Understanding and Serving the Needs of Young Fathers of Color
Young fathers of color face many challenges — from struggling to maintain housing and family-supporting jobs to keeping up with child support. At the same time, organizations, funders and others can improve how they’re helping these fathers, according to a new report from the Center for Urban Families.
The report — entitled Reaching Their Full Potential — emerged from a two-part roundtable hosted by the Center for Urban Families and the Annie E. Casey Foundation. The spring 2020 event brought together 10 organizations that serve fathers of color through job training, mental health care, parenting support, life skills coaching and more.
Understanding the needs of young Fathers
Young fathers lead complex lives, the roundtable participants noted. Oftentimes, they’re attempting to juggle work, school and parenting responsibilities.
As a result, these fathers:
- face challenges that need to be addressed quickly, such as needing help finding stable housing, child care, financial assistance and other supports;
- need legal support, including assistance with family court cases or justice system involvement;
- require strong bonds and trusting relationships, which can sometimes be addressed by hiring staff who were young fathers themselves or can relate to the population in other ways; and
- can be recruited in unconventional ways, such as at social events or similar occasions.
Young Latino fathers — especially those who lack citizenship or English language skills — may refrain from seeking services out of fear of deportation. As a result, targeted and tailored outreach may be required to reach this population, the roundtable participants maintained.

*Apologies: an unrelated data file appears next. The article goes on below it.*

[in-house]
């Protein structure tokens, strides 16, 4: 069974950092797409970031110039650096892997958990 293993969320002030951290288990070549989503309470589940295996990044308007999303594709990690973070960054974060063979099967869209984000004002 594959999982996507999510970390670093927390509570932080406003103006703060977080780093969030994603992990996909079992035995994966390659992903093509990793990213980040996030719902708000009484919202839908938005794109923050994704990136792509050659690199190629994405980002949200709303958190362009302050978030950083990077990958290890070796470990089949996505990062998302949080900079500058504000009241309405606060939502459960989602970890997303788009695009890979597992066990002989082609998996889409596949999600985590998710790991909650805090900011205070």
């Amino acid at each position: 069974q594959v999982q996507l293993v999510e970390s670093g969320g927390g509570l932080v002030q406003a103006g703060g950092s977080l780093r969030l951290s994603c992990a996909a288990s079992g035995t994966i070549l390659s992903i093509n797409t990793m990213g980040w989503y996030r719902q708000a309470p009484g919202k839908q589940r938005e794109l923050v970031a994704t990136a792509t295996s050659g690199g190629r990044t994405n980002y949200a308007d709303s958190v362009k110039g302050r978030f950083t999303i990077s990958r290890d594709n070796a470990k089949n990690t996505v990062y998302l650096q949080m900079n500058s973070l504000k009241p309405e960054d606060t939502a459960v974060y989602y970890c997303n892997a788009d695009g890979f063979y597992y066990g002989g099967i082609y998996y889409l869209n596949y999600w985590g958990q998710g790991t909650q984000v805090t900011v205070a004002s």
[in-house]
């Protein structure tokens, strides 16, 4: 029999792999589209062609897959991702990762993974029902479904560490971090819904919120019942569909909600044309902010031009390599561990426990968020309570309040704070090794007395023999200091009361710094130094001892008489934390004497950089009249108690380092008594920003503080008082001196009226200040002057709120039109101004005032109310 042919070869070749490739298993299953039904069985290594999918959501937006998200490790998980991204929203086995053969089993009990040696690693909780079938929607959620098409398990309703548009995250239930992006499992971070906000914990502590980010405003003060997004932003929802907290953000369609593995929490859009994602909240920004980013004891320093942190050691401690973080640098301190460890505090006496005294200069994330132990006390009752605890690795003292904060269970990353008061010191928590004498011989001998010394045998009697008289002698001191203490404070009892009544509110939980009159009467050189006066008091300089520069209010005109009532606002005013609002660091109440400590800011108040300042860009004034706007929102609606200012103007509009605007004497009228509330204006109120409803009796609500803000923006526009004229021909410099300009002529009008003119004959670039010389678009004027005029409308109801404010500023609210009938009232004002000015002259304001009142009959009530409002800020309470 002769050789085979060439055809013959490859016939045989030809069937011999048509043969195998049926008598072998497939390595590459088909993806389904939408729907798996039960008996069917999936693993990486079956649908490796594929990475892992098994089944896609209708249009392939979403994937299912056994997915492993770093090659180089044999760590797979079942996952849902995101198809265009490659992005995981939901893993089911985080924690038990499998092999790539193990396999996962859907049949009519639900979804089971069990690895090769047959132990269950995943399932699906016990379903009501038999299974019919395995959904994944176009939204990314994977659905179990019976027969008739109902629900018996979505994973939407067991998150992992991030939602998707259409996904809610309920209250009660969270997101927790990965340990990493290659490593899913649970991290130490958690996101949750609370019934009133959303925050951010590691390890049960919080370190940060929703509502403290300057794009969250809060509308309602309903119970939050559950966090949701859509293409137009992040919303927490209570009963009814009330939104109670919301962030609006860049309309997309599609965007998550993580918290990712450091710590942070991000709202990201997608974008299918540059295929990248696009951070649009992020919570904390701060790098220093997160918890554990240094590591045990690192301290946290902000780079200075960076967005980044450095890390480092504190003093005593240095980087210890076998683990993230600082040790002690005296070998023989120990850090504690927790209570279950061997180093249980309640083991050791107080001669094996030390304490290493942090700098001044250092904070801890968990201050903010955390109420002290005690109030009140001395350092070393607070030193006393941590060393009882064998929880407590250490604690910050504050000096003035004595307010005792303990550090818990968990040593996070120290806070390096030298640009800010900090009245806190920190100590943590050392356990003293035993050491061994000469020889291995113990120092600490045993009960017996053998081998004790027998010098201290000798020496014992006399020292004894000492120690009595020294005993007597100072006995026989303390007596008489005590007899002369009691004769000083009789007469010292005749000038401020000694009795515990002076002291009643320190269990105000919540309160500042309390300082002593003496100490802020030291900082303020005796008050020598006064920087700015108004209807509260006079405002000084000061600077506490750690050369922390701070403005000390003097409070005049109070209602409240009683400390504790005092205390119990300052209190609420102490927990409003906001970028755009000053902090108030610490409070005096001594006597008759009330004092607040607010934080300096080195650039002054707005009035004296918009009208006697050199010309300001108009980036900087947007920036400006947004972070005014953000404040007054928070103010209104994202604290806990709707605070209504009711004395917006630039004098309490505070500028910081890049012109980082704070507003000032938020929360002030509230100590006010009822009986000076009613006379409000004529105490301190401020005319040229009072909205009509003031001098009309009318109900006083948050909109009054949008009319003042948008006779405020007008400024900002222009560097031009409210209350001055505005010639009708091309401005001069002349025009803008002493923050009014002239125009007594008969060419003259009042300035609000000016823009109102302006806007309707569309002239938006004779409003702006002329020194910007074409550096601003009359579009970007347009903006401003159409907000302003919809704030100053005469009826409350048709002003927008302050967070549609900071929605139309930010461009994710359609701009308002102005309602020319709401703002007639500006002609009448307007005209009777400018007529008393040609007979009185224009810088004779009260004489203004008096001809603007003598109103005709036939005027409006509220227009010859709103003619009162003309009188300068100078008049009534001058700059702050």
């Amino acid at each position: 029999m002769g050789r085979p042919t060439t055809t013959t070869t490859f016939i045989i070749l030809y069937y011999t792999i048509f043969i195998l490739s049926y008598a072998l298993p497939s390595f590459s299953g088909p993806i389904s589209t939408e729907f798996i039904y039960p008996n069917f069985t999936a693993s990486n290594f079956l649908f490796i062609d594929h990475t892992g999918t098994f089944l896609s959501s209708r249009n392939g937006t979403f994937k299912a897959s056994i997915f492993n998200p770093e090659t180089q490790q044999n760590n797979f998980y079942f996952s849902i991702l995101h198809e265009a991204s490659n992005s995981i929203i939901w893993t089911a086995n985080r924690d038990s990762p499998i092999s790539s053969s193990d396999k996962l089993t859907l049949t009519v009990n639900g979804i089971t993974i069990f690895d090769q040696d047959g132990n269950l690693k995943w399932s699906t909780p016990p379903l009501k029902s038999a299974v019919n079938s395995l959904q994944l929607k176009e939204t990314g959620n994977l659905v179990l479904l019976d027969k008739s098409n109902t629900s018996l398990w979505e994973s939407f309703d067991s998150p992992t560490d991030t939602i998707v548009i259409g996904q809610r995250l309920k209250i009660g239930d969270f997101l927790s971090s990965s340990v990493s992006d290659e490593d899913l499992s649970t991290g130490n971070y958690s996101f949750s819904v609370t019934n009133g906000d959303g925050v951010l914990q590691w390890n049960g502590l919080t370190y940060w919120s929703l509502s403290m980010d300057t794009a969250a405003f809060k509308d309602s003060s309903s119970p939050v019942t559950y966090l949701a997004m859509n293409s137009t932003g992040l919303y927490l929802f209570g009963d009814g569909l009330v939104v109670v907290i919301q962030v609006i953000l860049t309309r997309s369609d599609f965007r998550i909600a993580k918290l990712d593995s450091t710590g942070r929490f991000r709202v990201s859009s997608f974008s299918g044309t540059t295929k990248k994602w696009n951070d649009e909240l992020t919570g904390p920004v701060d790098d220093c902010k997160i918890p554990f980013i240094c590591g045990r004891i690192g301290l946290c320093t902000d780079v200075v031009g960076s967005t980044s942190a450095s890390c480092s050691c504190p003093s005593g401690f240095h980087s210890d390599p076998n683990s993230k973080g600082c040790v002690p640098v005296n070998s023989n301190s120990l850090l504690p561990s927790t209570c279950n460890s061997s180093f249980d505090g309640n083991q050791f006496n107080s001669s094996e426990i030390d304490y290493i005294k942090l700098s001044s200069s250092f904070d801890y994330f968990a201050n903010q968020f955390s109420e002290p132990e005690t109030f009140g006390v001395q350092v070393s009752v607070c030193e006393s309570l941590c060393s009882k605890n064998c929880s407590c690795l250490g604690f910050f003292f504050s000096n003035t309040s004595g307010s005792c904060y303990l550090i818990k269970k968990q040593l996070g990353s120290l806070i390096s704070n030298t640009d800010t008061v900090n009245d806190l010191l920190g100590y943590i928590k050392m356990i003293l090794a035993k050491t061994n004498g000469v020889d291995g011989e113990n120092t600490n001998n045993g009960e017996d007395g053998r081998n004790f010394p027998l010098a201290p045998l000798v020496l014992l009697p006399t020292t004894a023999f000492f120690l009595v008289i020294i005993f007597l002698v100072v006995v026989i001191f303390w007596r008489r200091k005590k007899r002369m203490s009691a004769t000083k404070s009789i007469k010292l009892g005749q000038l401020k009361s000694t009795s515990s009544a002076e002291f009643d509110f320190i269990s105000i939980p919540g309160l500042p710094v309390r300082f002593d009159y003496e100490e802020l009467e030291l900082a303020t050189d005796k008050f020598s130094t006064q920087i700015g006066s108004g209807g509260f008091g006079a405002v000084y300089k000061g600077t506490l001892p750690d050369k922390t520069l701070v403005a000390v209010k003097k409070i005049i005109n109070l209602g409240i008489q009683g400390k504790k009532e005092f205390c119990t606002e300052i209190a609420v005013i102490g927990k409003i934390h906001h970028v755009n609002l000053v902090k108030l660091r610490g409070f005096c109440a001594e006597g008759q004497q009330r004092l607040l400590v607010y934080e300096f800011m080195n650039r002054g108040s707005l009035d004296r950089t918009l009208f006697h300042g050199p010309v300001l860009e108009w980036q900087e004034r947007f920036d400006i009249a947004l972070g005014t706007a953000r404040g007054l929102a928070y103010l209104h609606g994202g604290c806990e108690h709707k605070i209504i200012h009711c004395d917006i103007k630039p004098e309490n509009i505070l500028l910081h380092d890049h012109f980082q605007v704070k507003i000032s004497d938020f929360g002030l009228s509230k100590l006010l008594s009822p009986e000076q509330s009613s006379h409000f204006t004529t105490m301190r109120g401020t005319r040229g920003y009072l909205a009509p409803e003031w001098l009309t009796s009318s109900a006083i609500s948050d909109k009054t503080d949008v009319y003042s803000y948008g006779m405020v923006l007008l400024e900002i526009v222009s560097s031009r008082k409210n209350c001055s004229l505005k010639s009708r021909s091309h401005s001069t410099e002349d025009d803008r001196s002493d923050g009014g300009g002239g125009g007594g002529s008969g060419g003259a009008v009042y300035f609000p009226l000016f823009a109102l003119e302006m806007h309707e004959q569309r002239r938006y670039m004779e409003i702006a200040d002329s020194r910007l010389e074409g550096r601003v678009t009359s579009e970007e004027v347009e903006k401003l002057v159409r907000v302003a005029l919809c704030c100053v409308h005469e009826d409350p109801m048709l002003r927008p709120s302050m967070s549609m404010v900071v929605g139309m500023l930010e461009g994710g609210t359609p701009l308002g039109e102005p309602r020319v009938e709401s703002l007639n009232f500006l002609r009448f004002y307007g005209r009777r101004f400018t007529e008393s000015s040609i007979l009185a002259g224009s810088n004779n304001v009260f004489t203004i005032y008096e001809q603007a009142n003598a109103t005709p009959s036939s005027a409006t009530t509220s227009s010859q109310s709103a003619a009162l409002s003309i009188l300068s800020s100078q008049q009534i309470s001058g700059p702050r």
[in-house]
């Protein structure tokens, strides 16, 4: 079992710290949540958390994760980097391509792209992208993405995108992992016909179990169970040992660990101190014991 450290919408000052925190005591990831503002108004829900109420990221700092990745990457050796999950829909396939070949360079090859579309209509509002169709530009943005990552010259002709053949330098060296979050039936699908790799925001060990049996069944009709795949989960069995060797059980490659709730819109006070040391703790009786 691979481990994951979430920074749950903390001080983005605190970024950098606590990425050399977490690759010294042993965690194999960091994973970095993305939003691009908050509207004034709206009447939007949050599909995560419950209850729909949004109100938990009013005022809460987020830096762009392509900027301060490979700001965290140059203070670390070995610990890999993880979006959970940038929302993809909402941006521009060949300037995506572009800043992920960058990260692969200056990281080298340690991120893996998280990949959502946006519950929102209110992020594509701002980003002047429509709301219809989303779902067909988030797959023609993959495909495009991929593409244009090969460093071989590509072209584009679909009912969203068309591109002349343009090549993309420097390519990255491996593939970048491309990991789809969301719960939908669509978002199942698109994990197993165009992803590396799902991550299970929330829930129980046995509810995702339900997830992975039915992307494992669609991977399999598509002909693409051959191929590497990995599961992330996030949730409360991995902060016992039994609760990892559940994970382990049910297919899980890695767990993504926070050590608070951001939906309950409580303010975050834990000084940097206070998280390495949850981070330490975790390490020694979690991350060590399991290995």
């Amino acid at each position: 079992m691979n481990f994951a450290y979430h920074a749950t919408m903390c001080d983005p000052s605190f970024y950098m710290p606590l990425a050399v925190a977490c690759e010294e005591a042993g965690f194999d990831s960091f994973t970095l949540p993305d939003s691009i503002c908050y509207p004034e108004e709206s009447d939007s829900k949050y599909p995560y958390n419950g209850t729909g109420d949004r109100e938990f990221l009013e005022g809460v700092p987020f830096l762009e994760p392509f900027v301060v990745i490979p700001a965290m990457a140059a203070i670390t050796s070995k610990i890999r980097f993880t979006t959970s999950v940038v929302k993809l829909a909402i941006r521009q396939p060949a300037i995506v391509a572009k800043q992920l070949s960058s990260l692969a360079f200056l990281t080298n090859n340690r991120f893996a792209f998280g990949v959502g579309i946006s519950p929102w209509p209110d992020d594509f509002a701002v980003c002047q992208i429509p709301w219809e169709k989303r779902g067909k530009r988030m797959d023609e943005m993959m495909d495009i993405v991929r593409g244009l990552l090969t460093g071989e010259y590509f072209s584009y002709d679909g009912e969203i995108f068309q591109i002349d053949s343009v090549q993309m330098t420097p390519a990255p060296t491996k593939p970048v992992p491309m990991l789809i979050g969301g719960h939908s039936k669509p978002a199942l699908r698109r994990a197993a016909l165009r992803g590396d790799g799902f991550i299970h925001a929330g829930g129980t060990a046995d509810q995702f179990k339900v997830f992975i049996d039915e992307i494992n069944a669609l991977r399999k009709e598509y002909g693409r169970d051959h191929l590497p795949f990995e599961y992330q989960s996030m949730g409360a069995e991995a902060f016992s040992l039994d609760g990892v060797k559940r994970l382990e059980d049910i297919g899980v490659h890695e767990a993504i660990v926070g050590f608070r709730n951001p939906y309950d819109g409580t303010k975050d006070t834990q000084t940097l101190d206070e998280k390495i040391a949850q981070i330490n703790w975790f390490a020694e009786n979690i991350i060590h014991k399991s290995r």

“During the roundtable, we were inspired as we heard about the strength, resilience and motivation young fathers bring to tackle dual goals: becoming the best dads they can be while improving their own lives,” says Rosa Maria Castañeda, a senior associate at the Casey Foundation who manages investments in two-generation approaches. “It’s time that young fathers be seen in this positive light and that we fix the structural problems and historical inequities that place too many obstacles in their paths.”
Recommendations for the field
The report also offers guidance to organizations and funders that are devoted to supporting fathers of color. This advice includes:
- developing program models that take into account the latest research on young adult brain development;
- using approaches that properly implement culturally competent programming and curricula;
- expanding opportunities for organizations serving young fathers of color to connect, discuss challenges and explore new approaches;
- linking young fatherhood programs with workforce-training networks and programs that serve young boys and people of color;
- leveraging public funding to food and transportation
- supporting quantitative and qualitative research that leads to evidence-based program models.
These recommendations are a good start,” Castañeda says. “We hope public officials, program leaders, funders, researchers and young fathers themselves put them into action and discover new and better supports and approaches.”